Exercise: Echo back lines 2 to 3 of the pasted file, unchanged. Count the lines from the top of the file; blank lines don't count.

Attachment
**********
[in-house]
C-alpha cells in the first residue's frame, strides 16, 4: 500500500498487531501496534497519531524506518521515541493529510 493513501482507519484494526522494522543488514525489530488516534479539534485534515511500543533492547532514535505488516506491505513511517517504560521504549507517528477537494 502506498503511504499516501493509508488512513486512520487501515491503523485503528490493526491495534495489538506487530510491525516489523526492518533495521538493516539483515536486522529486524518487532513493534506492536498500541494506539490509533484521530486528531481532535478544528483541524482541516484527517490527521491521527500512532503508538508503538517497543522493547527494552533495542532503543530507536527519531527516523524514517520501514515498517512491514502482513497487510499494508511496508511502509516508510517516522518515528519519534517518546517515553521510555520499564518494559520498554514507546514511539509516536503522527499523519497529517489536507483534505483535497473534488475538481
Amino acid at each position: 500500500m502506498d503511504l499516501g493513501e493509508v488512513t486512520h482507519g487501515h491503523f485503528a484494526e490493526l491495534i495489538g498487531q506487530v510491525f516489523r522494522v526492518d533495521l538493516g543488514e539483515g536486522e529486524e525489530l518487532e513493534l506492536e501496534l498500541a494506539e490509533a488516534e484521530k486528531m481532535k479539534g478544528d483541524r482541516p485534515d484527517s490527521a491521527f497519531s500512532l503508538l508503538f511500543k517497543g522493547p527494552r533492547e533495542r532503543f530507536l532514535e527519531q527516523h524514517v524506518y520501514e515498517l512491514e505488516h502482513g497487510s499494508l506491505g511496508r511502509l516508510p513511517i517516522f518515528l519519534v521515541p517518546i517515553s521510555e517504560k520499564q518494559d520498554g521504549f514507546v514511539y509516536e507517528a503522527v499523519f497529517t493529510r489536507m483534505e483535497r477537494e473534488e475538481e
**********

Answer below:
C-alpha cells in the first residue's frame, strides 16, 4: 500500500498487531501496534497519531524506518521515541493529510 493513501482507519484494526522494522543488514525489530488516534479539534485534515511500543533492547532514535505488516506491505513511517517504560521504549507517528477537494 502506498503511504499516501493509508488512513486512520487501515491503523485503528490493526491495534495489538506487530510491525516489523526492518533495521538493516539483515536486522529486524518487532513493534506492536498500541494506539490509533484521530486528531481532535478544528483541524482541516484527517490527521491521527500512532503508538508503538517497543522493547527494552533495542532503543530507536527519531527516523524514517520501514515498517512491514502482513497487510499494508511496508511502509516508510517516522518515528519519534517518546517515553521510555520499564518494559520498554514507546514511539509516536503522527499523519497529517489536507483534505483535497473534488475538481
Amino acid at each position: 500500500m502506498d503511504l499516501g493513501e493509508v488512513t486512520h482507519g487501515h491503523f485503528a484494526e490493526l491495534i495489538g498487531q506487530v510491525f516489523r522494522v526492518d533495521l538493516g543488514e539483515g536486522e529486524e525489530l518487532e513493534l506492536e501496534l498500541a494506539e490509533a488516534e484521530k486528531m481532535k479539534g478544528d483541524r482541516p485534515d484527517s490527521a491521527f497519531s500512532l503508538l508503538f511500543k517497543g522493547p527494552r533492547e533495542r532503543f530507536l532514535e527519531q527516523h524514517v524506518y520501514e515498517l512491514e505488516h502482513g497487510s499494508l506491505g511496508r511502509l516508510p513511517i517516522f518515528l519519534v521515541p517518546i517515553s521510555e517504560k520499564q518494559d520498554g521504549f514507546v514511539y509516536e507517528a503522527v499523519f497529517t493529510r489536507m483534505e483535497r477537494e473534488e475538481e